By 2015 we wer settled in our new house, and almost all my trousers had holes in. My stretch jeans pattern already fitted well, so another pair of these made the trip to Japan in January possible. A little later on, a pair of pajama bottoms were made. Then in July, spurred on by a lack of unholey trousers for our trip to the USA in September I finally got around to doing the class properly. Luckily the videos are all still online (hurrah for PatternReview!), and I was able to follow it all through. It was a fairly enormous amount of work, making patterns, cutting them out, sewing them together, making changes, making new patterns etc. Eventually one gets pleased enough with the fit (or runs out of muslin fabric) and starts to make things using nicer fabric, that may be wearable.

The 'slacks' style which the class focussed on is too, well, American, but I've arrived at a non-stretch pattern that fits really well, and is super comfortable, and a stretch pattern that almost fits really well (I reckon one more iteration is required - just needs a bit adding to the front crotch and the same taking off the back). But out of all this I have 3 wearable pairs of trousers: 1 pair of orange cottons, 1 pair of black stretchy fuzzy stuff, and 1 pair of blue flowery stretch woven. I also have a pair of tartan trousers that are wearable, but being a bit short in the back, not that comfortable for all day every day. I have also patched up my other trews, and am wearing them out at home...

I'd hoped there would be photos of all these new trews naturally occurring through our trip to the USA, but James hardly took my photo, and when he did, I was wearing shorts (which, incidentally I notice are wearing through at the arse).

I'm not sure that fabric one buys in fabric shops is as durable as it ought to be, but I suppose it is good to wear one's clothes until they fall apart...

....

Addendum: I see my last post was made in February after the trip to Japan, and shows the fabric haul from that trip. The blue flowers shown there became the blue flowery stretch woven trews mentioned above. The green stripes on the right has also been used to make a new pair of 'carpet trousers' for James. So I suppose I have to say that, so far, this year has been completly pants!! ( black stretch jeans, PJ bottoms, carpet trews, tartan trews, black fuzz trews and blue flowery trews.)

Addendum 2: New Year's Eve Photo Shoot!!!

Non-stretch tartan trews. Good in parts. Nice legs, front OK, but not enough back crotch depth thus hard to sit down in.

After some adjustments, non-stretch cotton. Woo hoo. Super comfortable - hope to use this pattern again!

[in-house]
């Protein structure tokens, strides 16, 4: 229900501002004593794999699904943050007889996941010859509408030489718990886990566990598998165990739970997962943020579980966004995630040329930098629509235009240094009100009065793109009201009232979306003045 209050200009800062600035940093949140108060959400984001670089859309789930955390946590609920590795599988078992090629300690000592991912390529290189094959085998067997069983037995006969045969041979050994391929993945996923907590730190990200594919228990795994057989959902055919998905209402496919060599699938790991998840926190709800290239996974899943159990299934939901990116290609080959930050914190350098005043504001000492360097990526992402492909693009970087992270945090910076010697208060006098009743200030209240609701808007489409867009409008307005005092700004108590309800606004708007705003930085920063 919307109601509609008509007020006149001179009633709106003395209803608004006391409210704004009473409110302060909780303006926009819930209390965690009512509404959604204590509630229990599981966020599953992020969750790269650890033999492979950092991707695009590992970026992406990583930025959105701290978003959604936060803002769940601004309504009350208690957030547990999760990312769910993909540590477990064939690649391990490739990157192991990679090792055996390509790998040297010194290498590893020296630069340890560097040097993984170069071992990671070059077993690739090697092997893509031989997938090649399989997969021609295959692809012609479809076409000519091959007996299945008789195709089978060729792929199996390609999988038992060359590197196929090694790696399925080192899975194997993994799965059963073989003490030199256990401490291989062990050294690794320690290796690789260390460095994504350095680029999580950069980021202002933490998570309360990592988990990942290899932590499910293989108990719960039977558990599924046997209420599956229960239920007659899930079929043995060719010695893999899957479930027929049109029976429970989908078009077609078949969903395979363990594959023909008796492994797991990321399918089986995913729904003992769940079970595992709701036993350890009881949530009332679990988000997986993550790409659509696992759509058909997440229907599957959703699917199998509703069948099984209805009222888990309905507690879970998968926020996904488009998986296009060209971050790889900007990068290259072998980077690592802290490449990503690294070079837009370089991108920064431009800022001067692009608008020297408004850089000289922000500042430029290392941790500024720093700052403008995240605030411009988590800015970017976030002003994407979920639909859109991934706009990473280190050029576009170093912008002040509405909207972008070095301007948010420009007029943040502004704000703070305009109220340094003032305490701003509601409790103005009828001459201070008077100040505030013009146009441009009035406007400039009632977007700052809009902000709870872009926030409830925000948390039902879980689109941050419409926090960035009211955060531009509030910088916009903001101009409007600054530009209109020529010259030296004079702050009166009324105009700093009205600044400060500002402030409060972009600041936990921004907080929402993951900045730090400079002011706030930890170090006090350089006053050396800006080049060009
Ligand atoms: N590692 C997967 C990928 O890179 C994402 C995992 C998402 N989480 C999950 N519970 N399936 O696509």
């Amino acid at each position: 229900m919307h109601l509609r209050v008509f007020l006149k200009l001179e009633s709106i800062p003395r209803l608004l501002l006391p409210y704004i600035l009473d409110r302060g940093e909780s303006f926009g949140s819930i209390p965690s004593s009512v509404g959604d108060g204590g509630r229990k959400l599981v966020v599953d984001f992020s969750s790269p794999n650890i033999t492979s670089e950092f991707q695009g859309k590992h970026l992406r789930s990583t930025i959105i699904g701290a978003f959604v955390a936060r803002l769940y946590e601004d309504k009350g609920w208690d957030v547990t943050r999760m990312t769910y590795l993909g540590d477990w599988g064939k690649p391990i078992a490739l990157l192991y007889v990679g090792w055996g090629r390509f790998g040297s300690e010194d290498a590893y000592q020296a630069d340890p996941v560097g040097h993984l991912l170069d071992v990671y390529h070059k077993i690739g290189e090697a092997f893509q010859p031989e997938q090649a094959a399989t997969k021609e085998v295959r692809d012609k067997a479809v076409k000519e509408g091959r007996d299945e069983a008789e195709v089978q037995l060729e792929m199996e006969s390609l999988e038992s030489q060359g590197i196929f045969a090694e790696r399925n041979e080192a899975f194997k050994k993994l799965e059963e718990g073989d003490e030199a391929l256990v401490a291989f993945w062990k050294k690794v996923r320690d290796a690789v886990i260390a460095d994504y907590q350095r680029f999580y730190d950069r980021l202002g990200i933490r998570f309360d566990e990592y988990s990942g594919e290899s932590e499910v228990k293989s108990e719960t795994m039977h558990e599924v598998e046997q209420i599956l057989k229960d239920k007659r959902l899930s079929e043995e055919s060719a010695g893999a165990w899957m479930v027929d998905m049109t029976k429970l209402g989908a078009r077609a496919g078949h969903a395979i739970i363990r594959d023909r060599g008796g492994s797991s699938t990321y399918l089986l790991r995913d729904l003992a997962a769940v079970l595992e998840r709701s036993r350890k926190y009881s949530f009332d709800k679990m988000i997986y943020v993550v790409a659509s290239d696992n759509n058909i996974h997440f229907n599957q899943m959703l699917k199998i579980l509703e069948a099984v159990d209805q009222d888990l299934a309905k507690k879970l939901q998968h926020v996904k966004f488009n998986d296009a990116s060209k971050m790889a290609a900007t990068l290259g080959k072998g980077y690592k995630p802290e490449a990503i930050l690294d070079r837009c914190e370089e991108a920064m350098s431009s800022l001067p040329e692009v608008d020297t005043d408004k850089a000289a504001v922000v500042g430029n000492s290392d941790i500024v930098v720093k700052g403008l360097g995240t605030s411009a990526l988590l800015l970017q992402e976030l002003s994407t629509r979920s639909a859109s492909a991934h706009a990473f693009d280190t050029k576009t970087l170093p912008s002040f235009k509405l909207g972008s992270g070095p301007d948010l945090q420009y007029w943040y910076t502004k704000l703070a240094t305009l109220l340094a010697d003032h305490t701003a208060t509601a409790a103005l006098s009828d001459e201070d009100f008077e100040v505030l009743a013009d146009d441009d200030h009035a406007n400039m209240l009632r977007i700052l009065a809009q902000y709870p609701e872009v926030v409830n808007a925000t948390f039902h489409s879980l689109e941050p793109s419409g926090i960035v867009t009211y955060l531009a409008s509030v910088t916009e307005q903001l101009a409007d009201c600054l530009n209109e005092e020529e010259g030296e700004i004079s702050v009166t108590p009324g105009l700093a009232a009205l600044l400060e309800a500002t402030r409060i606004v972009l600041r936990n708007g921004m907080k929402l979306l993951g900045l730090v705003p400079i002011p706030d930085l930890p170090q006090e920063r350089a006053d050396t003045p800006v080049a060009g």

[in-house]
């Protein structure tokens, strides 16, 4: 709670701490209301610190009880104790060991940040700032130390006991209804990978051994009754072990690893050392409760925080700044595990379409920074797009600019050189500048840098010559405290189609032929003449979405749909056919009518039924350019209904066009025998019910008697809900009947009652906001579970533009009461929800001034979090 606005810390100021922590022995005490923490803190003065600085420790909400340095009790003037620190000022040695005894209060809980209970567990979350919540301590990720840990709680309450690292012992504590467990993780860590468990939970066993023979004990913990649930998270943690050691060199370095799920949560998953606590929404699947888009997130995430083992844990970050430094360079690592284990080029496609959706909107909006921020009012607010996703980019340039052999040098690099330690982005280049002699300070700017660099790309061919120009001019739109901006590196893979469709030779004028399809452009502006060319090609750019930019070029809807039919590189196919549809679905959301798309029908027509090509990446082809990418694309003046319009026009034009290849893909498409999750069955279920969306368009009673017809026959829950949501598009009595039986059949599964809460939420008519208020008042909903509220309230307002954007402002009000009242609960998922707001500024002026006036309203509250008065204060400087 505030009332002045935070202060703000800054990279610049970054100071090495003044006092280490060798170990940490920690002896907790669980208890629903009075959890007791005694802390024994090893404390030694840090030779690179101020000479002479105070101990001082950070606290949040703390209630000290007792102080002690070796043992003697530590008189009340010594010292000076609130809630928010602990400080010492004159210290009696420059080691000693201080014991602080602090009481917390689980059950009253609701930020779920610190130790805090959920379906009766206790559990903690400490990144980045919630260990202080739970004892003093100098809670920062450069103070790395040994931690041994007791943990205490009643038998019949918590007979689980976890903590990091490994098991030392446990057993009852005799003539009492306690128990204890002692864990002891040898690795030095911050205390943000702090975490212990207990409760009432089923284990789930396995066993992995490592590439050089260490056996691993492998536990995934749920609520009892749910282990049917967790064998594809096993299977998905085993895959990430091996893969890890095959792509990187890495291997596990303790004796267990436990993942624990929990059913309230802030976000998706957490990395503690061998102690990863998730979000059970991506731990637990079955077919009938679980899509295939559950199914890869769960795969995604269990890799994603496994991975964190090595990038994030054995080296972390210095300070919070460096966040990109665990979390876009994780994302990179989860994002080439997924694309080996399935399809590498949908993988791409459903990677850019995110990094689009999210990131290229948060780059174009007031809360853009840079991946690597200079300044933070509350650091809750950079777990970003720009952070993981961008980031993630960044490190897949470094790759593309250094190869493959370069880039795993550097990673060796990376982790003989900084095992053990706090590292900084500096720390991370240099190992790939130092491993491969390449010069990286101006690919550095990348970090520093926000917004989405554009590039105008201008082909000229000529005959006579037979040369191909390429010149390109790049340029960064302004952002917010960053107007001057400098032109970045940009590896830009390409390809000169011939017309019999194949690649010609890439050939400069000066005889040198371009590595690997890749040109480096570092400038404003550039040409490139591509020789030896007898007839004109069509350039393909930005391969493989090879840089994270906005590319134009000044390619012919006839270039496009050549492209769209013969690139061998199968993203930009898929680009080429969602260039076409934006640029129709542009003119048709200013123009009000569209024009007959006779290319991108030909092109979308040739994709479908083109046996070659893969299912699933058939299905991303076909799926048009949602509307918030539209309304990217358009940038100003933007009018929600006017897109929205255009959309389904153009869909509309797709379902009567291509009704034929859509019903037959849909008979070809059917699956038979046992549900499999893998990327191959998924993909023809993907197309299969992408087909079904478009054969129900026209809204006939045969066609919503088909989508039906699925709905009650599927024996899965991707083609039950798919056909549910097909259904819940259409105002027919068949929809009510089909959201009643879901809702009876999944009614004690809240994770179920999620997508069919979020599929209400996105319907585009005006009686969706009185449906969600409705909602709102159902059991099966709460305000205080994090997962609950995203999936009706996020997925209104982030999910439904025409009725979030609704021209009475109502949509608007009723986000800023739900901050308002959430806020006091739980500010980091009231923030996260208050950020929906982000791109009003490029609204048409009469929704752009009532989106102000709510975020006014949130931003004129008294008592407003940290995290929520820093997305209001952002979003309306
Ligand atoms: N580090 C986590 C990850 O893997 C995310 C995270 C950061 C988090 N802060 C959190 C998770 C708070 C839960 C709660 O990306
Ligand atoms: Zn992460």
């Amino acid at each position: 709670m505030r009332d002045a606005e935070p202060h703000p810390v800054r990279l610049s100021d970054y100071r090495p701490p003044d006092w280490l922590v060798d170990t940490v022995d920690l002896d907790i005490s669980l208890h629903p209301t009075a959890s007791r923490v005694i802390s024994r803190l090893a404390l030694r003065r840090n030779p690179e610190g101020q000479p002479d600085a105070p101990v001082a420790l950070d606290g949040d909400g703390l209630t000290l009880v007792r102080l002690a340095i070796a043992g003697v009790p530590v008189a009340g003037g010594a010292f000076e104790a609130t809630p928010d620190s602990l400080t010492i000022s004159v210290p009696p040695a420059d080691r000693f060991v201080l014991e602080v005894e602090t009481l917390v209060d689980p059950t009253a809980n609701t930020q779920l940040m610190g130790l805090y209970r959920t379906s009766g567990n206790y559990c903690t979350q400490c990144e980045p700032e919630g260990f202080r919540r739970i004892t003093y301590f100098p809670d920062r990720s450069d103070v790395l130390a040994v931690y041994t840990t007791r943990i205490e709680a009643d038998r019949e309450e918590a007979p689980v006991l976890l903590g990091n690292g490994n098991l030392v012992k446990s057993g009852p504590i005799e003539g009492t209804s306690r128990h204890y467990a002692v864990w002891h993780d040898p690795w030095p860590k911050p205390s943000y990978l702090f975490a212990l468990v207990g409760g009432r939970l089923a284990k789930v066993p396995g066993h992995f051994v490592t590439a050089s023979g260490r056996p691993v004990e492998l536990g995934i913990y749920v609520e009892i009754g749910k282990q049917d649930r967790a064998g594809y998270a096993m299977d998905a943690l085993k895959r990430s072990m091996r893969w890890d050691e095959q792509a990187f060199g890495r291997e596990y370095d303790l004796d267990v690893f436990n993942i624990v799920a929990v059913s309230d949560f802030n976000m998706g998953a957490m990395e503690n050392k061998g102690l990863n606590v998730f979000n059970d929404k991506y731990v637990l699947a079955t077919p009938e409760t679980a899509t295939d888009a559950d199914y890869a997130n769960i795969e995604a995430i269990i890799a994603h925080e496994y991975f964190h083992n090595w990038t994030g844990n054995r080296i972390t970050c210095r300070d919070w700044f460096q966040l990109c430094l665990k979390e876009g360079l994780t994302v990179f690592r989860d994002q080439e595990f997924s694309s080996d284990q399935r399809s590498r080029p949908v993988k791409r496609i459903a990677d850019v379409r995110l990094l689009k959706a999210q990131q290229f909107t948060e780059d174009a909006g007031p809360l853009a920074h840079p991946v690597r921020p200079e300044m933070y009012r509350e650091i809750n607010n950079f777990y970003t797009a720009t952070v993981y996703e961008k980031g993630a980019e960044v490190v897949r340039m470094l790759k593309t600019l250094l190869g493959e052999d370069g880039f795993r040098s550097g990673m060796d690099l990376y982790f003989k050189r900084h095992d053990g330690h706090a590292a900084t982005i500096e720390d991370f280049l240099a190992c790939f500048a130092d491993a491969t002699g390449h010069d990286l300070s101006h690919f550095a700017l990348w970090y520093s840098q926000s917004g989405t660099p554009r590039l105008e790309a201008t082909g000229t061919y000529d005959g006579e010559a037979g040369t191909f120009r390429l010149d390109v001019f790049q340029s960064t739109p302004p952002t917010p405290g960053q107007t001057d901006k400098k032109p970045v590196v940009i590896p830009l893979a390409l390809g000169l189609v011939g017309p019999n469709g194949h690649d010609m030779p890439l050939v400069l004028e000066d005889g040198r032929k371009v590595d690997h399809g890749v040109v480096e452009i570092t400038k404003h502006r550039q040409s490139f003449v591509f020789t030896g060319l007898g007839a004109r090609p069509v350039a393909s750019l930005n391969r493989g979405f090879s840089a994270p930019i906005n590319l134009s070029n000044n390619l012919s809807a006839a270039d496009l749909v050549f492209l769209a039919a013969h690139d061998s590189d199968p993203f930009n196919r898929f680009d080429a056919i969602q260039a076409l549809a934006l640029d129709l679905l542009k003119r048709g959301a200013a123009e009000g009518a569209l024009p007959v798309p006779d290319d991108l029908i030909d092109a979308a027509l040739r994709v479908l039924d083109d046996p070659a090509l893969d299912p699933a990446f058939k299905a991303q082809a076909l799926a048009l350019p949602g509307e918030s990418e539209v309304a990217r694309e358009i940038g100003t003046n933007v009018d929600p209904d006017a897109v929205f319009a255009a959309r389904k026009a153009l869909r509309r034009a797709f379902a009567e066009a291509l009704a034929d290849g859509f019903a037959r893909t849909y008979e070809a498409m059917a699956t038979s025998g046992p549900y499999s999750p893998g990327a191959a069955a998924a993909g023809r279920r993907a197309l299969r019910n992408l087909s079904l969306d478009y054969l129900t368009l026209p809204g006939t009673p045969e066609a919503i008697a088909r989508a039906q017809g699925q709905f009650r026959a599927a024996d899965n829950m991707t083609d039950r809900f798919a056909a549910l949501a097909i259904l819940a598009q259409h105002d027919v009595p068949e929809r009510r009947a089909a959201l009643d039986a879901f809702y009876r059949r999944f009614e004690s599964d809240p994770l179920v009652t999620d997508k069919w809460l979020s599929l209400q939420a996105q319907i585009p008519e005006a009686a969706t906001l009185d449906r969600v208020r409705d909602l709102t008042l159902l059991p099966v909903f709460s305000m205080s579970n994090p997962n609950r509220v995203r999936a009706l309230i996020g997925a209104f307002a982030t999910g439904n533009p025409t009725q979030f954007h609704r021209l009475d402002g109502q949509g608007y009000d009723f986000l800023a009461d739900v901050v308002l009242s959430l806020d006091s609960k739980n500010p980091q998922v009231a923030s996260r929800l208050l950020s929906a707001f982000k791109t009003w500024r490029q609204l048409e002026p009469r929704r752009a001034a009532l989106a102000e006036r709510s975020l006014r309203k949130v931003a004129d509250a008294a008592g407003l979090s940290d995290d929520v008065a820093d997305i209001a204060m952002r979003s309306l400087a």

Stretch fuzzy black. Fit quite well. Very comfortable.

Stretch cotton - challenging the same pattern with a tighter fit.
Not too awful perhaps, but in wear, crotch position is clearly too far forward. Need another go! ;-)


Monday, February 16, 2015

ShoPping in Japan

On our recent visit to Japan, we were lucky enough to stay in Tokyo and also have enough time off to visit a few shopPs! Staying in Asakusa, we were just a short trip from the fabric district of Nippori. We spent about an hour there one morning, but it was a bit miserable as it was snowing quite hard. I bought some stretch fabric, from which I hope to make some leggings for running/cycling.

Later, we went to Shinjuku and I spent a large part of the day in Okadaya. Here's the haul:


Lots of Japanese thread, some stretch flowers for trousers, some brushed cotton for pJ bottoms and some ethnic  upholstery fabric to make some more "carpet trousers" for James. Let's hope I bought enough fabric this time, as sending James off to pick up an extra metre, as happened last time, would be quite a long trip.

Must take a spare check-in bag next time! 

And here are the finished carpet trews:


Black jeans for jules


Having been worn almost all of last year while we were living in boxes, my Jan 2010 jeans started to get holes in. I patched the knee, but with an upcoming trip to Japan, I thought it was time for a new pair. They are made from the beautiful stretch black denim used last to make a pair of jeans for James. There is still some left - haven't measured it to see who gets the last pair, or whether it will have to be shorts. 

The pictures show the jeans nicely creased after the two week trip to Japan.



I used the same pattern as last time, but got confused when it came to the waist band as their weren't any pattern pieces in the bag. Despite the blog, I still fail to write things down and so end up swearing at flakey past-me. Eventually I thought perhaps I'd used the pieces from the Marfy pattern, and I think still think that's the case, although I think that I took some off the length even last time. So I cut the pieces and fitted them to the leg pieces

, tacked them in place and tried them on. I decided to have a go at improving the shape at the back to avoid the gap that tends to appear at the spine. 

An interesting shaped back pattern piece resulted and I was skeptical that it would work, but it did! Note to dimwit future me - the front waistband piece in the bag is still about a cm too long! I think a little off the width off the leg pieces is probably in order, as I ended up easing the waistband somewhat more than might be ideal. 

With the upcoming trip to Japan, I took the tori in Kamakura as inspiration for the design on the back pocket.

Helen's Penguin PJs

In December I made some PJs for Helen, my sister in law. She's got long limbs and complains about trousers not being long enough. Now I'm living in the same country my excuses for not making her something that fits have run out. My women's PJ pattern is Jalie 2686 which has a huge number of sizes, so I got Helen to send me some measurements, and picked the nearest size. Unlike me, Helen is normal in that she's the same sized top and bottom. I made adjustments to the pattern according to the difference between the pattern pieces that are closest for me and her and between the measurements of me and her. This included lengthening arms and legs, decreasing crotch length and decreasing the width of the jacket. The thing about the pattern is that it has details at the trouser hem and cuffs, which makes it not entirely simple to alter the length of the limbs after the garment is finished. So I just finished it off and hoped my calculations were good enough.